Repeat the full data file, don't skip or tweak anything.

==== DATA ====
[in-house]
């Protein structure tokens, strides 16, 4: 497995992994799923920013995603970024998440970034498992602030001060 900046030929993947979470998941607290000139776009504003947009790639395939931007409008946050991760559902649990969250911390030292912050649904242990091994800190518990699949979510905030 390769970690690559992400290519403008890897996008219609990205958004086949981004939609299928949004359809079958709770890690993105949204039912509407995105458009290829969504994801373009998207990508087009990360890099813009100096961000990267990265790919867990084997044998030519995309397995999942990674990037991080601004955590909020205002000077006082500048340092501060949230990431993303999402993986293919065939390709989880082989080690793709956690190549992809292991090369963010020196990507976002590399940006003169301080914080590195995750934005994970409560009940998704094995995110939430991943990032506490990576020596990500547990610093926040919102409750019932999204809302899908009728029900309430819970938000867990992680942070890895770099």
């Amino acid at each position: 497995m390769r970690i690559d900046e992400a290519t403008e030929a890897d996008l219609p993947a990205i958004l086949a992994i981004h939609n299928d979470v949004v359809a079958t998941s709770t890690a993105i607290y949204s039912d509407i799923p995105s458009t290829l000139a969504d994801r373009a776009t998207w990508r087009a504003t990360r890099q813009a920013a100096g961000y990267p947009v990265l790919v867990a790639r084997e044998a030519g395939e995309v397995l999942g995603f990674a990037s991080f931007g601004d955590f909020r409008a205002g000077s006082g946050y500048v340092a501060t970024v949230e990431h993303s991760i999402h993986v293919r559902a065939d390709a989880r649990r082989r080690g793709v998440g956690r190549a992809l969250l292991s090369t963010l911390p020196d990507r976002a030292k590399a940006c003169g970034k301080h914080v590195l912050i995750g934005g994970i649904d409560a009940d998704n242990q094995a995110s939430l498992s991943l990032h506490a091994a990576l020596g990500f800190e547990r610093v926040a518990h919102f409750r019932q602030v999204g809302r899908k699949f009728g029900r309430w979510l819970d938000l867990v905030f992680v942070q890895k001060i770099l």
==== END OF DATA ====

[in-house]
């Protein structure tokens, strides 16, 4: 497995992994799923920013995603970024998440970034498992602030001060 900046030929993947979470998941607290000139776009504003947009790639395939931007409008946050991760559902649990969250911390030292912050649904242990091994800190518990699949979510905030 390769970690690559992400290519403008890897996008219609990205958004086949981004939609299928949004359809079958709770890690993105949204039912509407995105458009290829969504994801373009998207990508087009990360890099813009100096961000990267990265790919867990084997044998030519995309397995999942990674990037991080601004955590909020205002000077006082500048340092501060949230990431993303999402993986293919065939390709989880082989080690793709956690190549992809292991090369963010020196990507976002590399940006003169301080914080590195995750934005994970409560009940998704094995995110939430991943990032506490990576020596990500547990610093926040919102409750019932999204809302899908009728029900309430819970938000867990992680942070890895770099």
């Amino acid at each position: 497995m390769r970690i690559d900046e992400a290519t403008e030929a890897d996008l219609p993947a990205i958004l086949a992994i981004h939609n299928d979470v949004v359809a079958t998941s709770t890690a993105i607290y949204s039912d509407i799923p995105s458009t290829l000139a969504d994801r373009a776009t998207w990508r087009a504003t990360r890099q813009a920013a100096g961000y990267p947009v990265l790919v867990a790639r084997e044998a030519g395939e995309v397995l999942g995603f990674a990037s991080f931007g601004d955590f909020r409008a205002g000077s006082g946050y500048v340092a501060t970024v949230e990431h993303s991760i999402h993986v293919r559902a065939d390709a989880r649990r082989r080690g793709v998440g956690r190549a992809l969250l292991s090369t963010l911390p020196d990507r976002a030292k590399a940006c003169g970034k301080h914080v590195l912050i995750g934005g994970i649904d409560a009940d998704n242990q094995a995110s939430l498992s991943l990032h506490a091994a990576l020596g990500f800190e547990r610093v926040a518990h919102f409750r019932q602030v999204g809302r899908k699949f009728g029900r309430w979510l819970d938000l867990v905030f992680v942070q890895k001060i770099l």